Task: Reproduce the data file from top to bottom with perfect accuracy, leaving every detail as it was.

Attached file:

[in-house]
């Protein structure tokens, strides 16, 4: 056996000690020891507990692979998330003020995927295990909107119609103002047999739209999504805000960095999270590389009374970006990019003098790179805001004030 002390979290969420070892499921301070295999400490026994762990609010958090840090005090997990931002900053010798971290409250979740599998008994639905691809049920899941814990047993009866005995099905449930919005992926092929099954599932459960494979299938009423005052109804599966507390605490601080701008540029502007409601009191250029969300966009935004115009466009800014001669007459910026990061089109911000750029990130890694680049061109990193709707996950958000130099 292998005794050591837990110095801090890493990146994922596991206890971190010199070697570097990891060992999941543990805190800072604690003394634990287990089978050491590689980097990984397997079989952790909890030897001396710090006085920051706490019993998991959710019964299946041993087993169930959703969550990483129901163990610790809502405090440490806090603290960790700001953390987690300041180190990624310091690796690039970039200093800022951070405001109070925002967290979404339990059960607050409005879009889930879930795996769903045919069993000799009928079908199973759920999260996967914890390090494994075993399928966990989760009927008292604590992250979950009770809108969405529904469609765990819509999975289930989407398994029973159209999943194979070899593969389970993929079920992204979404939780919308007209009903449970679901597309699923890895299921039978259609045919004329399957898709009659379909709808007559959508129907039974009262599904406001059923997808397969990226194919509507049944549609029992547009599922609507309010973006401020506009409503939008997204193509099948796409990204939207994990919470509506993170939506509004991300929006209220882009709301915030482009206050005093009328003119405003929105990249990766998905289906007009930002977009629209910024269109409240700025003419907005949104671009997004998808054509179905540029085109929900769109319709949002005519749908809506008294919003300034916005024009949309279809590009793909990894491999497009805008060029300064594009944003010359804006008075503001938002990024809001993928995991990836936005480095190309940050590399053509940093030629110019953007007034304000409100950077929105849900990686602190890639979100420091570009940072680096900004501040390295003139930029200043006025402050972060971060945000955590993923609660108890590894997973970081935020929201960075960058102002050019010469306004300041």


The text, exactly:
[in-house]
């Protein structure tokens, strides 16, 4: 056996000690020891507990692979998330003020995927295990909107119609103002047999739209999504805000960095999270590389009374970006990019003098790179805001004030 002390979290969420070892499921301070295999400490026994762990609010958090840090005090997990931002900053010798971290409250979740599998008994639905691809049920899941814990047993009866005995099905449930919005992926092929099954599932459960494979299938009423005052109804599966507390605490601080701008540029502007409601009191250029969300966009935004115009466009800014001669007459910026990061089109911000750029990130890694680049061109990193709707996950958000130099 292998005794050591837990110095801090890493990146994922596991206890971190010199070697570097990891060992999941543990805190800072604690003394634990287990089978050491590689980097990984397997079989952790909890030897001396710090006085920051706490019993998991959710019964299946041993087993169930959703969550990483129901163990610790809502405090440490806090603290960790700001953390987690300041180190990624310091690796690039970039200093800022951070405001109070925002967290979404339990059960607050409005879009889930879930795996769903045919069993000799009928079908199973759920999260996967914890390090494994075993399928966990989760009927008292604590992250979950009770809108969405529904469609765990819509999975289930989407398994029973159209999943194979070899593969389970993929079920992204979404939780919308007209009903449970679901597309699923890895299921039978259609045919004329399957898709009659379909709808007559959508129907039974009262599904406001059923997808397969990226194919509507049944549609029992547009599922609507309010973006401020506009409503939008997204193509099948796409990204939207994990919470509506993170939506509004991300929006209220882009709301915030482009206050005093009328003119405003929105990249990766998905289906007009930002977009629209910024269109409240700025003419907005949104671009997004998808054509179905540029085109929900769109319709949002005519749908809506008294919003300034916005024009949309279809590009793909990894491999497009805008060029300064594009944003010359804006008075503001938002990024809001993928995991990836936005480095190309940050590399053509940093030629110019953007007034304000409100950077929105849900990686602190890639979100420091570009940072680096900004501040390295003139930029200043006025402050972060971060945000955590993923609660108890590894997973970081935020929201960075960058102002050019010469306004300041």